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J Am Coll Cardiol. 2017 Jun 6;69(22):2759-2768. doi: 10.1016/j.jacc.2017.04.010.

LOX-1 in Atherosclerosis and Myocardial Ischemia: Biology, Genetics, and Modulation.

Author information

1
Division of Cardiovascular Medicine, Central Arkansas Veterans Healthcare System, Little Rock, Arkansas; Division of Cardiovascular Medicine, University of Arkansas for Medical Sciences, Little Rock, Arkansas.
2
Cardiovascular and Metabolic Diseases, Innovative Medicines Biotech Unit, Medimmune Inc., Gaithersburg, Maryland.
3
International Centre for Genetic Engineering and Biotechnology, New Delhi, India; Department of Physiology and Biophysics, University of Arkansas for Medical Sciences, Little Rock, Arkansas.
4
Department of Physiology and Biophysics, University of Arkansas for Medical Sciences, Little Rock, Arkansas.
5
Division of Cardiovascular Medicine, Central Arkansas Veterans Healthcare System, Little Rock, Arkansas; Division of Cardiovascular Medicine, University of Arkansas for Medical Sciences, Little Rock, Arkansas; Department of Physiology and Biophysics, University of Arkansas for Medical Sciences, Little Rock, Arkansas. Electronic address: mehtajl@uams.edu.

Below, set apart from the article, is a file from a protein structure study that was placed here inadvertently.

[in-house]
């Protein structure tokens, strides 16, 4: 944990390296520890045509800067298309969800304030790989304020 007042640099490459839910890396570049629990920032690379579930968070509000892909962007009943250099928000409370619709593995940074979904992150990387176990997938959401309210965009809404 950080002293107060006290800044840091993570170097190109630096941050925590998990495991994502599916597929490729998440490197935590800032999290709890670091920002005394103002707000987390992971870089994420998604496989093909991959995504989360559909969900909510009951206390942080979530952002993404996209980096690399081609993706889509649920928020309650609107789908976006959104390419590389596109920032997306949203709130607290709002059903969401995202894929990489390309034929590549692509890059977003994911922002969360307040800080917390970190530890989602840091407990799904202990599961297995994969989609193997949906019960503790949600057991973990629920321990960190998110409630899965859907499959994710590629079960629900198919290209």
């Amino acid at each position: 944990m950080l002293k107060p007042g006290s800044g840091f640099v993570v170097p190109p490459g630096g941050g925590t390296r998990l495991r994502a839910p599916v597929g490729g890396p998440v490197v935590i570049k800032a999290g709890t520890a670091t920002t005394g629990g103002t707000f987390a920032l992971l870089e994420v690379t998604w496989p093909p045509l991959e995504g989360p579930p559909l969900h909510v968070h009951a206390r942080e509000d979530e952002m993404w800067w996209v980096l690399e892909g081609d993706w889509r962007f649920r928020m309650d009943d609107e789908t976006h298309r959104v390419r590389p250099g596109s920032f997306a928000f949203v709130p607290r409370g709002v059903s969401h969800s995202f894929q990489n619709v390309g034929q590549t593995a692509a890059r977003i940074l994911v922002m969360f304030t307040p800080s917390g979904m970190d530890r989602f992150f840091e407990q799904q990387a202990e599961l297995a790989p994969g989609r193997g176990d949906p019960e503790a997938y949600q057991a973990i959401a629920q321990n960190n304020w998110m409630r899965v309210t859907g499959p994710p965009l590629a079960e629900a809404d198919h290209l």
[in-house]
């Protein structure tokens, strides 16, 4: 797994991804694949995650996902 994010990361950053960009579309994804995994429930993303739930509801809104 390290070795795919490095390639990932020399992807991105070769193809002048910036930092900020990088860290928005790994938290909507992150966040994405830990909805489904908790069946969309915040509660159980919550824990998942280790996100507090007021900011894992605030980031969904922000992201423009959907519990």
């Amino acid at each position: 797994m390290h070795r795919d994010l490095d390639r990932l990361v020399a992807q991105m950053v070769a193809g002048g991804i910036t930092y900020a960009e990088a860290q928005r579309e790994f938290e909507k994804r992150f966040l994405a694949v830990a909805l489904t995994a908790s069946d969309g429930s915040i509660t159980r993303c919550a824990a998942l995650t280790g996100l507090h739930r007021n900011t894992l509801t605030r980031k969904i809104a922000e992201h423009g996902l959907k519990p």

Abstract

Lectin-like oxidized low-density lipoprotein receptor-1 (LOX-1), one of the scavenger receptors for oxidized low-density lipoprotein cholesterol (ox-LDL), plays a crucial role in the uptake of ox-LDL by cells in the arterial wall. Mounting evidence suggests a role for LOX-1 in various steps of the atherosclerotic process, from initiation to plaque destabilization. Studies of the genetic structure of LOX-1 have also uncovered various genetic polymorphisms that could modulate the risk of atherosclerotic cardiovascular events. As evidence supporting the vital role of LOX-1 in atherogenesis keeps accumulating, there is growing interest in LOX-1 as a potential therapeutic target. This review discusses the discovery and genetics of LOX-1; describes existing evidence supporting the role of LOX-1 in atherogenesis and its major complication, myocardial ischemia; and summarizes LOX-1 modulation by some naturally occurring compounds and efforts toward development of small molecules and biologics that could be of therapeutic use.

KEYWORDS:

LOX-1 blockers; coronary artery disease; endothelial cells; low-density lipoprotein; myocardial infarction; reactive oxygen species

PMID:
28571642
DOI:
10.1016/j.jacc.2017.04.010
[Indexed for MEDLINE]
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